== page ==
It’s time to cut forsythia branches to bloom inside. I always try to remember to do it in time for Groundhog Day, remembering Dionis Riggs, whose table was graced with that colorful display every year. Cynthia does the honors now, continuing the traditional Groundhog Day Party at the Cleaveland House, an open house from 5 to 7 pm. It is the 23rd such gathering of friends, neighbors, and anyone who cares to join the party. Bring an hors d’oeuvre or a bottle of wine. Or not. Just bring yourself.
It has also become West Tisbury’s kick-off to the political season. Many guests circulate with nomination papers and pens in hand, collecting signatures to support their names for town offices in the April election. If interested, nomination papers and information are available from town clerk Tara Whiting. They will be due on February 24.
Apropos of this lead-in, I am not running for another term on our library board. I have been a trustee since 1993, six terms. The library has been my love and my heart. It will always be so.
My life has changed in many ways over the past few years, as life tends to do, and I find myself drawn in another direction. This past weekend I attended a two-day training to become a Hospice volunteer. I have been interested in working for Hospice since I experienced their all-embracing support during my father-in-law’s illness five years ago. I had taken CNA (Certified Nursing Assistant) training at Windemere in 2009 and have been working in health care since. Hospice is my next step. I am learning new things, intellectually and about myself. I’m figuring out how this may affect my artist-life, but one doesn’t lose oneself, just adds new pieces.
A plug for Hospice, which can support patients and families throughout an illness. Call them early on. There is no requirement that someone has a specific amount of time to live. Hospice exists to help with information and listening, as well as medical care. It’s all confidential. Please call.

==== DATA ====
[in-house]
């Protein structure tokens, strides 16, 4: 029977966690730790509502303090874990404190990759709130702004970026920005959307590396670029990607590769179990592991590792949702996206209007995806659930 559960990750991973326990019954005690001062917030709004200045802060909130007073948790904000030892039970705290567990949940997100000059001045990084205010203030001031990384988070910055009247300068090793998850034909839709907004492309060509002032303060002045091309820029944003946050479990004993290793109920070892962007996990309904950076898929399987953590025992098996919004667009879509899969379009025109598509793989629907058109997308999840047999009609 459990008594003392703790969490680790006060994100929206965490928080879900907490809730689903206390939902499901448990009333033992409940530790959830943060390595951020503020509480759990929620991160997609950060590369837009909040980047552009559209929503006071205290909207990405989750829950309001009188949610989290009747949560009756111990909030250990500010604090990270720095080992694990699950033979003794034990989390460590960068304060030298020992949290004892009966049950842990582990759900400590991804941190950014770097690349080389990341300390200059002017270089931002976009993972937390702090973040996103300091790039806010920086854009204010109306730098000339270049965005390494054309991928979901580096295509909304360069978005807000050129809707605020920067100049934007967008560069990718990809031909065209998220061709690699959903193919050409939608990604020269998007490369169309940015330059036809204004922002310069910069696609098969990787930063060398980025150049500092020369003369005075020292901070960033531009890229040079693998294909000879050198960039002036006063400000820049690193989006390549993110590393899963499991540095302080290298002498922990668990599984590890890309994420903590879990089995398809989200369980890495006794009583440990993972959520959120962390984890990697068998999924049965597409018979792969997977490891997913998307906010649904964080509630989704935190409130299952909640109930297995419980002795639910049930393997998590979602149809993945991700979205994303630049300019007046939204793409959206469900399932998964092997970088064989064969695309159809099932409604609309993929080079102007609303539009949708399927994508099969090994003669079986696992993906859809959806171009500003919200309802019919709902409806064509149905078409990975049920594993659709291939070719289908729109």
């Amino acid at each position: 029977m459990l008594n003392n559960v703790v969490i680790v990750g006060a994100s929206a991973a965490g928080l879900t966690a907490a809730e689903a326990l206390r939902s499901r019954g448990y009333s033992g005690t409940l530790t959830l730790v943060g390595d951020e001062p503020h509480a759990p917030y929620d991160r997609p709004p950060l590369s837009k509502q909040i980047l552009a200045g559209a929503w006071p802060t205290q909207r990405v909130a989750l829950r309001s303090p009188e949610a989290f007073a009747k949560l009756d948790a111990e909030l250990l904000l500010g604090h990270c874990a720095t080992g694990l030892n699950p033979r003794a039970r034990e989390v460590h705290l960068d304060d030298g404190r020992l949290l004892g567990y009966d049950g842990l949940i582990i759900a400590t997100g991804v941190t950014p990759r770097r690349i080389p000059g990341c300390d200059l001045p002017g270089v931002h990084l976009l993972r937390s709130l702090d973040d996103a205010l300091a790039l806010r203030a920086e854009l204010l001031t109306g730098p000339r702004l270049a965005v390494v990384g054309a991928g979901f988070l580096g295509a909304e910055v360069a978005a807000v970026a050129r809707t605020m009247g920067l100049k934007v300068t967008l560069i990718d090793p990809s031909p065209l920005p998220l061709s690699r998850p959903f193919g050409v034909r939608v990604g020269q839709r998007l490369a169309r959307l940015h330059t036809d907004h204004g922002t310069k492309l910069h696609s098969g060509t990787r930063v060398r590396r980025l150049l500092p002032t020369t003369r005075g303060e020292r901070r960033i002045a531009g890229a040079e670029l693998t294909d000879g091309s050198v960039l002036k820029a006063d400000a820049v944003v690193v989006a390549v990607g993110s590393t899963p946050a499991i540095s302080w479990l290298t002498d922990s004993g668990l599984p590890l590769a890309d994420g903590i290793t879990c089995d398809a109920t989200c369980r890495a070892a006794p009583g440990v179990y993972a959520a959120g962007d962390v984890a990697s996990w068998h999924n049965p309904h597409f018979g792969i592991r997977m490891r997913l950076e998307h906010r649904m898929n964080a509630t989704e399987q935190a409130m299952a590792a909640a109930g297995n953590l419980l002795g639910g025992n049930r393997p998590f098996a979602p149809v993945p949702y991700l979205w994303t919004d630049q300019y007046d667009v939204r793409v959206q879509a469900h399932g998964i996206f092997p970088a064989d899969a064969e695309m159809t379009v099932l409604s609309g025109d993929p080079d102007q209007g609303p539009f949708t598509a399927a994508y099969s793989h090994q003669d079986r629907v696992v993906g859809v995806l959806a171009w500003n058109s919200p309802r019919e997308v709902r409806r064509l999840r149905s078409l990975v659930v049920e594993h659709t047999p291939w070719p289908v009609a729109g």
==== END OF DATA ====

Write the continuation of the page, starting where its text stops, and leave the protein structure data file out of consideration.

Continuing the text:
Dr. Enid Haller announces the next meeting of the Lyme Support Group will be Tuesday, February 1, 6:30 pm, at the Howes House. She will lead a discussion and question-and-answer session about Lyme and other tick-borne diseases. There is also a new blog to check out: http://www.lyme mv.com.
Take a break and come to hear live jazz at the West Tisbury Library this Friday afternoon, Jan. 28, when the JC Trio will perform their smooth renditions of American Songbook classics at 4 pm.
On Saturday afternoon there will be a Winter Concert at the library. Come at 4 o’clock to hear Jemima James and Dan Waters. Earlier in the day craft materials will be set out for making mitten puppets.
The Martha’s Vineyard Center for Living will host their second Winter Cultural Luncheon this Saturday, January 29, noon to 2, at The Grill on Main in Edgartown. Tom Dresser, Elaine Weintraub, and Carrie Tankard will speak about the cultural influences of African-Americans on Martha’s Vineyard as we celebrate Black History Month.
Earlier in the day on Saturday, at 9:30 am, anyone who knows Herb Foster is invited to the Martha’s Vineyard Hebrew Center to help Herb celebrate his second Bar Mitzvah. Herb is a remarkable guy, well-known on the Island for his many volunteer activities and accomplishments. This is another. He will be called to the Torah and will share his eighty-something birthday festivities.
Monday evening, January 31, the Scrabble Club will meet at the West Tisbury Library at 7 pm. If not interested in scrabble, perhaps you might prefer to join the weekly knitting group that meets there Mondays at 7.
Author Alexandra Bullen will read from her new book, “Wishful Thinking,” at the library on Tuesday. Feb. 1, at 3:30 pm, part of a book talk and signing for teenage readers.
Anyone interested in sharing their career with a kid should contact the Martha’s Vineyard Youth Leadership Initiative at email@example.com. They are participating in “National Job Shadowing Day,” that matches up kids with business people to spend a day learning if their fantasy career is really what they want. They need people with all different interests and skills: artists to engineers, farmers to carpenters, car mechanics to environmental scientists.
When I was talking with Cynthia Riggs earlier about her party, she told me she is working on a new book project. Not a mystery this time, but a tour book. “Victoria Trumbull’s Secrets of Martha’s Vineyard” will feature text by Cynthia, with photographs by Lynn Christoffers and maps by Stephen Wesley. Jan Pogue is the publisher. Readers will be able to follow and find scenes from all of Cynthia’s books. That will be an intriguing summer amusement.